Tim Hetherington was the British photojournalist who collaborated with Sebastian Junger on the making of Restrepo, the documentary of life on a combat outpost in eastern Afghanistan. Later, in 2011, Hetherington was killed in Libya during the civil wars there. His pictures that interest me most are those taken “inside the wire”—soldiers lounging about, roughhousing, or sleeping in their forlorn combat outposts. The times in-between the patrols and other missions that take them “outside the wire” into the much more dangerous open spaces.
The two pictures below generate impressions and bring back memories. The first presents a study in shades and textures of brown:
Considered as a slice of deployed life, the photo strikes a nerve that those who haven’t served might not understand completely. In the Army, “uniform discipline” is a big deal. The idea is that it is important for soldiers to adhere to uniform standards—everyone at all times in the prescribed uniform. To uniformity zealots, that soldiers are allowed to idle about shirtless in the daytime is probably the reason things aren’t going so well in Afghanistan on the grand scale. The breakdown of uniform standards, the thinking goes, is a clear indication of a sloppy, badly-led unit. More than half believing this sentiment myself, I never let my soldiers in Afghanistan be “out of uniform” in my presence or when they were outside the wire, conducting missions, and otherwise representing the unit. Be that as it may, the photo speaks more directly to another aspect of the war experience. The happy soldiers suggest that, death and petty uniform policies aside, life on a combat outpost was a man’s man’s idyll of guns, muscles, and tattoos. Smoking and joking, they wait for the next battle to begin.
This second picture reflects a more homely moment in outpost life:
Everything about it is characteristic: the low light, the wood bunk, the “poncho liner” blanket, the gear and water bottles stewn about, the blue bedding and green white-flecked tiles—apparently standard issue across Afghanistan. The bare feet adding poignancy to it all. In the first picture, the soldiers laugh by day, stripped nearly naked. In the second, the soldier, contorted and not looking very comfortable at all, sleeps at night with his uniform on.
This picture by Bill Putnam shows a US Army patrol taking a brief halt on top of an Afghanistan hill.
I like it for its muted color palette–grey, green, brown, some black–and the array of emotions reflected in the faces and bodies of the soldiers. Some are relaxed, others display tension. Their equipment hangs upon them not obtrusively, but organically, even the weird mounts for night vision goggles that protrude from their helmets like antennas and the M4 in the foreground that seemingly sits far too high on its bearer’s torso. The way their gazes go off in different directions and the bulb like prominence of the helmets reminds me of Larry Burrows’ great picture of a hilltop scene taken during the Vietnam War:
Burrows’ picture is far more dramatic, of course, and rightfully famous. But who’s to say the soldiers in Bill Putnam’s picture aren’t themselves minutes away from a similar scene of devastation and carnage?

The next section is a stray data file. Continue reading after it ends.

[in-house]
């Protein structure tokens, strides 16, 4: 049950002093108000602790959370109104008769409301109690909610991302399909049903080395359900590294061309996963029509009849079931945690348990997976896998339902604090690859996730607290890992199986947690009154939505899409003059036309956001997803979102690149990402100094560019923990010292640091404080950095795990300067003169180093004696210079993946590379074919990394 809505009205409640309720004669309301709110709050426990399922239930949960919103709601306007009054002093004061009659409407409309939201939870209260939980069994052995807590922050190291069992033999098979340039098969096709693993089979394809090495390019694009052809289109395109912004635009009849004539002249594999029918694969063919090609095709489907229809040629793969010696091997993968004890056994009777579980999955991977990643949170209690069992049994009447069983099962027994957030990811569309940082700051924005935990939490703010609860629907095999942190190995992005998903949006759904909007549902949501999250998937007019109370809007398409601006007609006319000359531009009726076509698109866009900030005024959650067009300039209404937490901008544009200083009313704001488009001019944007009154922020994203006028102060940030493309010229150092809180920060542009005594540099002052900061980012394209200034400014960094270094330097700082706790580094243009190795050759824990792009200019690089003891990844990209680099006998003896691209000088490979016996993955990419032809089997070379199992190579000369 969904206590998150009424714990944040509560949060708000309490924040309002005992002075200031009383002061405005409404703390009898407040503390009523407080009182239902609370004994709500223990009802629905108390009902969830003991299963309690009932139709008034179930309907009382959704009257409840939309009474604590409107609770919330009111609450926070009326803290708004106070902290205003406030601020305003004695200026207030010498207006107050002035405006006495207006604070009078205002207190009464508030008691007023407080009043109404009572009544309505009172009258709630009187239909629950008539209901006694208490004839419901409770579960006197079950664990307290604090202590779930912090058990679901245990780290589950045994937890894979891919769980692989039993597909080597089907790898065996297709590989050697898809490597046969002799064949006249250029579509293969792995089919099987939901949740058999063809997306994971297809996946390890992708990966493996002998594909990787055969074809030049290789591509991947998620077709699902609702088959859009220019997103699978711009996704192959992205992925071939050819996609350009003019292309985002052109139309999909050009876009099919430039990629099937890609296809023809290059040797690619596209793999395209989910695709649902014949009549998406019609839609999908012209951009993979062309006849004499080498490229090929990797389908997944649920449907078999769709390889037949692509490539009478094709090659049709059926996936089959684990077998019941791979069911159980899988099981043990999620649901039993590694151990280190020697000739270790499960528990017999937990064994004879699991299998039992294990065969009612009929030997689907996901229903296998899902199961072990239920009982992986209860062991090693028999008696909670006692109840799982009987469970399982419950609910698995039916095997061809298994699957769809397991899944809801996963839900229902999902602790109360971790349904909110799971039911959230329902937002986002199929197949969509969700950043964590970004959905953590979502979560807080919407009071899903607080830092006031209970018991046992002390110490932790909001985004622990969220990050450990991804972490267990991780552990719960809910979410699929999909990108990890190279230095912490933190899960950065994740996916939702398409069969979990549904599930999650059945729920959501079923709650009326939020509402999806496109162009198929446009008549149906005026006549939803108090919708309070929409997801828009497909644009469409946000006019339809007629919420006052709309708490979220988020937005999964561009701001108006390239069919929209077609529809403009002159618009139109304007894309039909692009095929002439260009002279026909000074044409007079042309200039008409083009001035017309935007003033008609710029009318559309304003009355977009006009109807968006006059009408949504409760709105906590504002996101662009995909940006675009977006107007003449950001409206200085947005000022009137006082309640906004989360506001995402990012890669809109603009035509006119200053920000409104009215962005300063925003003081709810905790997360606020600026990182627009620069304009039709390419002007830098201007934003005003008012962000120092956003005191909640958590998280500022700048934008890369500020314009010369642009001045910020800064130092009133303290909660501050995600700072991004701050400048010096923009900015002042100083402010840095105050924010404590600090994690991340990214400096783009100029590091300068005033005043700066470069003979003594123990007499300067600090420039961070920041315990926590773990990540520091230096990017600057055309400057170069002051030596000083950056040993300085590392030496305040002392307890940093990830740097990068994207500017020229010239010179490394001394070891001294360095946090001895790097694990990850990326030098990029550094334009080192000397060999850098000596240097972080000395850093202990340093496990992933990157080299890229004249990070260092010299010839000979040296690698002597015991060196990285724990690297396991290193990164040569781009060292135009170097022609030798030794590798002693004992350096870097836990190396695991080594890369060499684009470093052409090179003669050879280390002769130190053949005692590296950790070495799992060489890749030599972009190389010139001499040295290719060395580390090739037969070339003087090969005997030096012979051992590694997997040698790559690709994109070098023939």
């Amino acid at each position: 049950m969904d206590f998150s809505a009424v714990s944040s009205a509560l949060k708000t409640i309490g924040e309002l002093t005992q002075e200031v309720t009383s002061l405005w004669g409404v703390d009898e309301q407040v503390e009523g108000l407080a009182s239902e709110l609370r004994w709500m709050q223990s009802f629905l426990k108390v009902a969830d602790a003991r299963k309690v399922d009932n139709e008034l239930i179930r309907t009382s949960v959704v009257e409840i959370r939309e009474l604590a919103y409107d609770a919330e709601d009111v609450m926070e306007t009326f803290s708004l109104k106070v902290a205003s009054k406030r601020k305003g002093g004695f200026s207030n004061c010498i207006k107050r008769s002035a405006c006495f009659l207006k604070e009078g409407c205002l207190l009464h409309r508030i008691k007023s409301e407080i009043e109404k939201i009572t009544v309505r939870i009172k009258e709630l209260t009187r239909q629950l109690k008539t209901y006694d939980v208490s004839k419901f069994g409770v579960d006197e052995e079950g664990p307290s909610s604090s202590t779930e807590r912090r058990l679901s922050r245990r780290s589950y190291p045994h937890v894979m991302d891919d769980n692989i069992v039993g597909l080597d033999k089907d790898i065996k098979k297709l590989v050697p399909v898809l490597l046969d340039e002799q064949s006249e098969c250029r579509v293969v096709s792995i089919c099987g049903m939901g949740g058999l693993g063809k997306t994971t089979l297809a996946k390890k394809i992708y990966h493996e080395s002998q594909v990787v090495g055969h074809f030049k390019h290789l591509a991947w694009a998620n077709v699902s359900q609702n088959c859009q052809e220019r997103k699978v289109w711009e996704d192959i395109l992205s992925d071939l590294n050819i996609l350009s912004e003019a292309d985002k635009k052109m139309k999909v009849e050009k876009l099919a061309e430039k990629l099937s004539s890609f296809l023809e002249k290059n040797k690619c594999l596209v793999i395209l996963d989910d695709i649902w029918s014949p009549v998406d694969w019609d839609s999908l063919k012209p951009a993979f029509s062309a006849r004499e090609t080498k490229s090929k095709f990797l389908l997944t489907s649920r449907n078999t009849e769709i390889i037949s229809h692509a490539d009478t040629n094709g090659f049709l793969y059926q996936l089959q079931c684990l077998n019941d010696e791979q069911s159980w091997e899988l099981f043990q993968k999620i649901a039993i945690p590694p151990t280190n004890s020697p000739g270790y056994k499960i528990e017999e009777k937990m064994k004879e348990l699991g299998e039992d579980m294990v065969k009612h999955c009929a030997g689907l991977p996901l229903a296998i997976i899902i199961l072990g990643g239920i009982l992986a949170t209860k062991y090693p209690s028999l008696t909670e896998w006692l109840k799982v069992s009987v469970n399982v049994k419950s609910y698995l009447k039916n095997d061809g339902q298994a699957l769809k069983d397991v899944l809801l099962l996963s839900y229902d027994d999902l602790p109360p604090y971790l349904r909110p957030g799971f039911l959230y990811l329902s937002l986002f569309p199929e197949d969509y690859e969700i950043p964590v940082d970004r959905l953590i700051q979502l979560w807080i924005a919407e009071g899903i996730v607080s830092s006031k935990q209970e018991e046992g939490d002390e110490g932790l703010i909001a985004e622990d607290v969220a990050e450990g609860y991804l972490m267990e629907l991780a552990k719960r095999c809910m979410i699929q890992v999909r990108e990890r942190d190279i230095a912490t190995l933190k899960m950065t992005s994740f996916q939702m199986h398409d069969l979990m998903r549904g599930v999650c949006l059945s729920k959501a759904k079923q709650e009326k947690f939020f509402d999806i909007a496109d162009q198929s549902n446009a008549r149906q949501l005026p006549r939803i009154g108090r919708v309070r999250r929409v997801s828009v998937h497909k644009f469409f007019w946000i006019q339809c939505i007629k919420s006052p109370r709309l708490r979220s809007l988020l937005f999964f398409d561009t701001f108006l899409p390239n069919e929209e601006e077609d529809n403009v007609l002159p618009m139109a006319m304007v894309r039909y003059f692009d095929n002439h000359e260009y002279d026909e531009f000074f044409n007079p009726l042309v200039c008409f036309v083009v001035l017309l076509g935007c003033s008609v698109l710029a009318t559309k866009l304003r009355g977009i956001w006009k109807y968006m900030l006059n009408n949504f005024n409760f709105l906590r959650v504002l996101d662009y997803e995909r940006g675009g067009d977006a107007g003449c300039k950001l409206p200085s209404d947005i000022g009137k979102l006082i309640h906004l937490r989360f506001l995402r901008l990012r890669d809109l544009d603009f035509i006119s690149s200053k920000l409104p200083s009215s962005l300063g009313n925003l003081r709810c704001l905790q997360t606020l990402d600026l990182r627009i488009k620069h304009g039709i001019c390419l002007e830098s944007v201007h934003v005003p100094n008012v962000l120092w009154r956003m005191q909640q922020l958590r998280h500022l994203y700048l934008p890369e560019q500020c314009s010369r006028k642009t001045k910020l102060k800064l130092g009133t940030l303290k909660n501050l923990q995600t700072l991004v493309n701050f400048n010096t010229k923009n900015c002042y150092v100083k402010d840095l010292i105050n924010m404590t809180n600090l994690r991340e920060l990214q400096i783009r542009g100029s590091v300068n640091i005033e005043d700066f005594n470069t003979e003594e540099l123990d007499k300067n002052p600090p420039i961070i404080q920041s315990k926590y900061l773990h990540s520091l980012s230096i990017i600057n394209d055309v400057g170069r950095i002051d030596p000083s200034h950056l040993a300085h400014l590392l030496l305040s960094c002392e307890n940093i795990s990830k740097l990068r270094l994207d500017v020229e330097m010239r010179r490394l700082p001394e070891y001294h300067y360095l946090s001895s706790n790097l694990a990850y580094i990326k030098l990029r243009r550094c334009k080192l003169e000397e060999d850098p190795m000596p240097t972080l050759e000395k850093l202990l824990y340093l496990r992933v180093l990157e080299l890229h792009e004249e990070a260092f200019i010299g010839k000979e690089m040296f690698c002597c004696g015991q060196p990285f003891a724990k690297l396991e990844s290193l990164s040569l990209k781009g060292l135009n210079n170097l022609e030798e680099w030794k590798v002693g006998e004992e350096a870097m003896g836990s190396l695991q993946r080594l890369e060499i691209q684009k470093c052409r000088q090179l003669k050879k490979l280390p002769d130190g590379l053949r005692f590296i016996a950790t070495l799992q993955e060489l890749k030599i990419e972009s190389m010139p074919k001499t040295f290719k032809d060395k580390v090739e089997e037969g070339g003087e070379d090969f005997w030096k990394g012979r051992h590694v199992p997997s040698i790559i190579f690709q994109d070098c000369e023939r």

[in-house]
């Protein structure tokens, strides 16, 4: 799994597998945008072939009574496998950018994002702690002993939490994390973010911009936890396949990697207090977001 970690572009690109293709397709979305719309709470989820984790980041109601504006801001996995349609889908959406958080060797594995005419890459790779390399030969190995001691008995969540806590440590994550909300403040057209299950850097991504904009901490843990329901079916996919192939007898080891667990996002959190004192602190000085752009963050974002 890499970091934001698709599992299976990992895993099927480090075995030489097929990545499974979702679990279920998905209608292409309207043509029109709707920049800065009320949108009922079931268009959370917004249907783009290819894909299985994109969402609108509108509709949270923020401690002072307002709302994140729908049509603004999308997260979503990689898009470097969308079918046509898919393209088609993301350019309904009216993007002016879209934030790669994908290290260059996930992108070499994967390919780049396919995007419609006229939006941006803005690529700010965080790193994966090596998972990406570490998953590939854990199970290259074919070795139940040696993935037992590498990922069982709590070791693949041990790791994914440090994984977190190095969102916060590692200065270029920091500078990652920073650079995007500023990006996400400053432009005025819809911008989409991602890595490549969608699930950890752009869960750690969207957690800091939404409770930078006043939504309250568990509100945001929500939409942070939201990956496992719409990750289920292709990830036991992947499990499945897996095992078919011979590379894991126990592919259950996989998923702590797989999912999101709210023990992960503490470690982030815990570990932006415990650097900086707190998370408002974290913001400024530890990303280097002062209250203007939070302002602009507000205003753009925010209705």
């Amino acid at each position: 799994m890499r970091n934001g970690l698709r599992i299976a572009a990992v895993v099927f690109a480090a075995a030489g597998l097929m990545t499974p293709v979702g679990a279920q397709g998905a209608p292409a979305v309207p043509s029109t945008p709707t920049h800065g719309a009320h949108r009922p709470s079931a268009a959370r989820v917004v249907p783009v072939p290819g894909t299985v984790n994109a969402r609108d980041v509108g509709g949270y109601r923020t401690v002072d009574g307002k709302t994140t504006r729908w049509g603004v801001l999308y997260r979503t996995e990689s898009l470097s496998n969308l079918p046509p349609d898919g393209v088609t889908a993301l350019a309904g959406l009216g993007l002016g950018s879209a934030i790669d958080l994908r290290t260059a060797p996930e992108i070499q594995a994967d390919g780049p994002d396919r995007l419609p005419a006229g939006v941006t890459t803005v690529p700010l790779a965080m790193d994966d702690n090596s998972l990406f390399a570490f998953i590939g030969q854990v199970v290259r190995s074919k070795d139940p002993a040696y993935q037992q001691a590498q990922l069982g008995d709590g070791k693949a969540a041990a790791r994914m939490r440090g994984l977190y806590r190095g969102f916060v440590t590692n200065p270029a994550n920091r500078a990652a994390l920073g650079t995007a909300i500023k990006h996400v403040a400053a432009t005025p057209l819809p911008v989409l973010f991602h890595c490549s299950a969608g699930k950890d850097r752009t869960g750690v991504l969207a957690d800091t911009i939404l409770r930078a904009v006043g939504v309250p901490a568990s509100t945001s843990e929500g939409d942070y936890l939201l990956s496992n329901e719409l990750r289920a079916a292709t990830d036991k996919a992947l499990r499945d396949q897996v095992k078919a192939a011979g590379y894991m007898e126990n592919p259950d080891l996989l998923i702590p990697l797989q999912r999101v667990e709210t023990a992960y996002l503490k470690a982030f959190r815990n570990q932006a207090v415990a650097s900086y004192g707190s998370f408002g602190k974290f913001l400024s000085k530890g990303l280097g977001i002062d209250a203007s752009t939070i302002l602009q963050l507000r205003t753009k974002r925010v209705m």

I’ll begin populating this blog by featuring some of my favorite Iraq and Afghanistan war photographers. First up, Bill Putnam. Bill and I served together on a deployment to Kosovo when he was an active-duty soldier. Now out of the Army, he has embedded with the 101st Airborne Division on tours in Iraq and Afghanistan.
Here, though, I’ll highlight Bill’s work at greater range, in part because he gave me permission to use these pictures (a while back, and for a different project, true) and in part because they were taken in eastern Afghanistan, where I served. Most of all, I like the tilt of the rockscrabble terrain, the blue skies and billowing clouds, and the soldiers that stitch the earth and sky together.
In the spring of 2013 I will teach a class titled “The Arts of War.” The course will focus on war literature from Iraq and Afghanistan, and the course theme will be the homecoming and aftermath. Selections from Homer’s Odyssey will get the class started, as will Sophocles’ Philoctetes. We’ll also look at Hemingway’s In Our Time, particularly “Soldier’s Home,” as well as some other poems, stories, and memoirs from the great tradition of war literature. Turning to contemporary texts, we will read the following:
“Time now,” in military radio-speak, refers to the present moment. Most commonly the phrase is used in reports such as, “We’re returning to base, time now,” or, “Request artillery support, time now.” I like its urgency, the way it doesn’t just name but intensifies the temporal dimension of the event to which it refers. Kind of like the way art intensifies the life it represents, so as to make it both more understandable and more deeply felt.
This blog features art, film, and literature about the wars in Iraq and Afghanistan. As I write this post, in June 2012, imaginative representations of the wars have begun to accrue complexity and depth. Still, no site I know of devotes itself to cataloging and discussing these artworks–a great lack in my opinion, since in the final analysis our artists will explain best how the wars were experienced and how they are remembered.
Until January 2015 I was an active duty Army officer. I served in infantry units at Fort Drum, New York; Fort Bragg, North Carolina; and in Korea. In 2008-2009, I was an advisor to Afghan National Army forces in Khowst and Paktya provinces in Afghanistan. You can read about my experiences there in my blog 15-Month Adventure.